Born March 11, 1957, Soleimani was said in his homeland to have grown up near the mountainous and the historic Iranian town of Rabor, famous for its forests, its apricot, walnut and peach harvests and its brave soldiers. The U.S. State Department has said he was born in the Iranian religious capital of Qom. Little is known about his childhood, though Iranian accounts suggest Soleimani’s father was a peasant who received a piece of land under the Shah Mohammad Reza Pahlavi but later became encumbered by debts. After the success of the Iranian revolution against the Shah, he joined the Islamic Revolutionary Guards Corps in early 1980 which was founded by the order of Khameini in November 1979.
Solemani survived the horror of Iran’s long war in the 1980s with Iraq to take control of the Revolutionary Guard’s elite Quds Force, responsible for the Islamic Republic’s foreign campaigns. After the Iraq-Iran war, Soleimani largely disappeared from public view for several years, something analysts attribute to his wartime disagreements with Hashemi Rafsanjani, who would serve as Iran’s president from 1989 to 1997. But after Rafsanjani, Soleimani became head of the Quds force. He also grew so close to Khamenei that the Supreme Leader officiated the wedding of the general’s daughter. As chief of the Quds Force, Solemani oversaw the Guard’s foreign operations and soon would come to the attention of Americans following the 2003 invasion of Iraq and the overthrow of Saddam Hussein.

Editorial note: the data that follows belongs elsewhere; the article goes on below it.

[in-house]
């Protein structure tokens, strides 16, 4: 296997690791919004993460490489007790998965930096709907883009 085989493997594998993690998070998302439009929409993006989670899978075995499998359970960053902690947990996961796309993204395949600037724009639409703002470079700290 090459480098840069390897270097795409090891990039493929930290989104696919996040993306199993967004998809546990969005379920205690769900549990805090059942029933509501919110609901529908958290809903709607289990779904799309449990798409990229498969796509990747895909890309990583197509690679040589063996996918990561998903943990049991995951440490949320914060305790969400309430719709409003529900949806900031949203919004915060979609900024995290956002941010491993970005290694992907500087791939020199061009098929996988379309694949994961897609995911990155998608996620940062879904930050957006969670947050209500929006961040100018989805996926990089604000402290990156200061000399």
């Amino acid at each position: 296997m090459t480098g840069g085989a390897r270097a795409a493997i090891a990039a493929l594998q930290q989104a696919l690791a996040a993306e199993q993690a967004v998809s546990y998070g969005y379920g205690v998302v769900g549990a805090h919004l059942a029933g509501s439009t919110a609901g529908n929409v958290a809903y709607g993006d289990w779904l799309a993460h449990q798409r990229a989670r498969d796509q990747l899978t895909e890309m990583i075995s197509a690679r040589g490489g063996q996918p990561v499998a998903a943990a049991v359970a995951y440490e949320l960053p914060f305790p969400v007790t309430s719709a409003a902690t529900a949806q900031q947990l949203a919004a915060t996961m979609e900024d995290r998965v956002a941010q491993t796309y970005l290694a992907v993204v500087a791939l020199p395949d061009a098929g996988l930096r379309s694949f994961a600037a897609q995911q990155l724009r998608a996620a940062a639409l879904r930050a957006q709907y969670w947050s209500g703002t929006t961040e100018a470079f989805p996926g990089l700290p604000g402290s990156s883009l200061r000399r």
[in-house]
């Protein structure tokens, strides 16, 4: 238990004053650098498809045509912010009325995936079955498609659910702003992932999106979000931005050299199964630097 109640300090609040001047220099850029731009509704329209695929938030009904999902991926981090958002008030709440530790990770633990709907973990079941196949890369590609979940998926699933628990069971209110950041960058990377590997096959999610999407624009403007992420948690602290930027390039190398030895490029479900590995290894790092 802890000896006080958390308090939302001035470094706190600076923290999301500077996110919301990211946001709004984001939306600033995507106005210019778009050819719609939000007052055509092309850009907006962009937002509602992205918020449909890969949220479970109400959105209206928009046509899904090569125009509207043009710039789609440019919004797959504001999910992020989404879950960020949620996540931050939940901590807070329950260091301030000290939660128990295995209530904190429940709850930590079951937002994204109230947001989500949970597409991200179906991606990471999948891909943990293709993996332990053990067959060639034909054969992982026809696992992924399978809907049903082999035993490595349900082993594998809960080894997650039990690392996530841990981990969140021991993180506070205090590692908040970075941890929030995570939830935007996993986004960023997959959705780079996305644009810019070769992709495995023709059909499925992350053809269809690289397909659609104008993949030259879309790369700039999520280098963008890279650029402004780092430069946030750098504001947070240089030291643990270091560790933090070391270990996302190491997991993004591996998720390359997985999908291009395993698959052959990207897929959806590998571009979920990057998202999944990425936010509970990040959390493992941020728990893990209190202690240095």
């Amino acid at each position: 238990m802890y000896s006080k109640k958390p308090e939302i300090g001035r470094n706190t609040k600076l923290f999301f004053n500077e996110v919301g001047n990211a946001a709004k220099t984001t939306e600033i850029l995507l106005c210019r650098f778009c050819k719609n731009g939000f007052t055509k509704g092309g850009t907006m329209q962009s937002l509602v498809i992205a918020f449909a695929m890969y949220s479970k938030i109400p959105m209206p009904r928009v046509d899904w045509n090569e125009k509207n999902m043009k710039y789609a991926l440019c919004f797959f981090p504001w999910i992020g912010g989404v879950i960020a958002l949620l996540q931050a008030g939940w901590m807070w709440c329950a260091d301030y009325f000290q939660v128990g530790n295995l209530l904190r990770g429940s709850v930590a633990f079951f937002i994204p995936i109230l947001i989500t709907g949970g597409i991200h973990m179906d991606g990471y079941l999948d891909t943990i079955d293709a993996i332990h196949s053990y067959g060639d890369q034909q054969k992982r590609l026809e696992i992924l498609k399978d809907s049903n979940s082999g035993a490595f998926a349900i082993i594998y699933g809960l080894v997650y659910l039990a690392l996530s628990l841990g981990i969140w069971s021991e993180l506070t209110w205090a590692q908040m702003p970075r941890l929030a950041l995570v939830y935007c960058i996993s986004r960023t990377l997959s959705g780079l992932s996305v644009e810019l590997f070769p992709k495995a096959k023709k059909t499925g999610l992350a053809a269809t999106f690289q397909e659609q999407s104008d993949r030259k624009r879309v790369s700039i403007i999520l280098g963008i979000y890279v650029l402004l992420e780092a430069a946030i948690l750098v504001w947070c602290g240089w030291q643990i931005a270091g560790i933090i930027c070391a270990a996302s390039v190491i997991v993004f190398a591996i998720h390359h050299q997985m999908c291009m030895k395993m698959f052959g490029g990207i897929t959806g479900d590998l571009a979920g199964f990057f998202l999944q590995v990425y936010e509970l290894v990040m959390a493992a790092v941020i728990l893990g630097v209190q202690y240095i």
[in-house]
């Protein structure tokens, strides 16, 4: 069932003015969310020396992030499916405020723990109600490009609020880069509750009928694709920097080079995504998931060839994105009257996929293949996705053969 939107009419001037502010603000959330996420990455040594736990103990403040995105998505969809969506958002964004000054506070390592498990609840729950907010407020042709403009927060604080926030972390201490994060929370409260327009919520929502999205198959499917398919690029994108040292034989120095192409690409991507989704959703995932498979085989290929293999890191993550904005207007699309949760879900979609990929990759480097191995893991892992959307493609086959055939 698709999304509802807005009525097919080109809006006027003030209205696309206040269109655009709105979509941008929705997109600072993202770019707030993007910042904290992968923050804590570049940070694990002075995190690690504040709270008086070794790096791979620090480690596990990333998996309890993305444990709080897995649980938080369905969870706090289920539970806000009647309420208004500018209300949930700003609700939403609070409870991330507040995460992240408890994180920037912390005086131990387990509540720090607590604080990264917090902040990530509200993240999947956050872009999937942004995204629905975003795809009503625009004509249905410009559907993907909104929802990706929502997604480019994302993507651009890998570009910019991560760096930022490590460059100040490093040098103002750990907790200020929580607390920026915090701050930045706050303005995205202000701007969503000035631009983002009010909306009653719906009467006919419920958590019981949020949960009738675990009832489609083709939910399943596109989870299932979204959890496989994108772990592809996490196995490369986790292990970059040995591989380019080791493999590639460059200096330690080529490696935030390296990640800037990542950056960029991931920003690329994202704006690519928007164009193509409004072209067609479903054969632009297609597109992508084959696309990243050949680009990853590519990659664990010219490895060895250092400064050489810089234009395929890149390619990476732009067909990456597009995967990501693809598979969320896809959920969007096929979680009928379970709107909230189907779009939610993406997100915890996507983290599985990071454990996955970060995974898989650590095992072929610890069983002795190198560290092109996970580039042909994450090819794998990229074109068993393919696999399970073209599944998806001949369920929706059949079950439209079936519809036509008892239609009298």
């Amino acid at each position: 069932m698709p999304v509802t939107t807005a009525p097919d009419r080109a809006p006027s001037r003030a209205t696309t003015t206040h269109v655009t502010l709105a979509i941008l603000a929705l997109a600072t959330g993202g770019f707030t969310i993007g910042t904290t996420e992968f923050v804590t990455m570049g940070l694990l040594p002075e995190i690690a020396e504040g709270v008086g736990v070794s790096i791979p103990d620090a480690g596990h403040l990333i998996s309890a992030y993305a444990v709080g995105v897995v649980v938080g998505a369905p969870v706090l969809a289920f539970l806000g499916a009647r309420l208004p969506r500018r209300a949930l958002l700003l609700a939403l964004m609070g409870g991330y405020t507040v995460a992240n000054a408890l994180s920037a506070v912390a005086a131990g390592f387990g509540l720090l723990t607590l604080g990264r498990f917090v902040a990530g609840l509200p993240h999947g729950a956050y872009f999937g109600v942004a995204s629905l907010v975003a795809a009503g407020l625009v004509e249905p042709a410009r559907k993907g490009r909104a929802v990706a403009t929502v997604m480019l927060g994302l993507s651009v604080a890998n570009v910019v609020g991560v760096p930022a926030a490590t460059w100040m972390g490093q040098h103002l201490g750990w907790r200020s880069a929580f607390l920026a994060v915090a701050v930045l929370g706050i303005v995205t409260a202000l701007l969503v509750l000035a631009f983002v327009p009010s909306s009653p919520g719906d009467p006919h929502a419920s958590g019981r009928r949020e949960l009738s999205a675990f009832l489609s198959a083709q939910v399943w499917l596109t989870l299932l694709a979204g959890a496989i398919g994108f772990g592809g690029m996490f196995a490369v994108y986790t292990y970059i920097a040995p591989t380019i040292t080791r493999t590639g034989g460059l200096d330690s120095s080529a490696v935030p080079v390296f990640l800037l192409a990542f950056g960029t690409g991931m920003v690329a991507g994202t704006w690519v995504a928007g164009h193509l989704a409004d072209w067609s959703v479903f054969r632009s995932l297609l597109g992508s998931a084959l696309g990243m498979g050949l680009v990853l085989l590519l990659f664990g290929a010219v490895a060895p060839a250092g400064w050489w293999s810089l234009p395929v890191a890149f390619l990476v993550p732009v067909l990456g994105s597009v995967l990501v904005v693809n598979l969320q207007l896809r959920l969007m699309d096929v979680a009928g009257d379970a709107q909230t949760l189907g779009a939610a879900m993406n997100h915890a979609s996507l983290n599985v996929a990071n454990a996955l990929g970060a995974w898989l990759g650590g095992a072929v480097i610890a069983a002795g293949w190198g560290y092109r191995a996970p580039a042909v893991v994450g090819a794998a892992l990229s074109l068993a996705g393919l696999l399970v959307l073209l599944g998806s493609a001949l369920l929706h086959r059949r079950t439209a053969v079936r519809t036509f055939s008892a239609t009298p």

Relatively unknown in Iran until the 2003 U.S. invasion of Iraq, Soleimani’s popularity and mystique grew after American officials called for his killing. A decade and a half later, Soleimani had become Iran’s most recognizable battlefield commander, ignoring calls to enter politics but becoming as powerful, if not more, than its civilian leadership.
Soleimani was declared a “terrorist and supporter of terrorism” by the U.S. He was among the Iranian individuals who were sanctioned by the U.N. Security Council resolution 1747. On May 18, 2011, the U.S. imposed more sanctions on him as he was accused of providing support and arms to the Syrian regime. Also, on June 24, 2011, an official statement by the European Union said that European sanctions were imposed on three Iranian commanders of the Revolutionary Guards including Soleimani for supporting the Assad regime in his suppression to the Syrian uprising.
The attention the West gave Soleimani only boosted his profile at home. He sat at Khamenei’s side at key meetings. He famously met Syria’s Assad last February together with the supreme leader — but without Iran’s Foreign Minister Mohammad Javad Zarif being present, which sparking a momentary resignation by the top Iranian diplomat. Polling data routinely showed Soleimani rated more favorably than other public figures, according to the Center for International Studies at the University of Maryland. But Soleimani always refused entreaties to enter politics.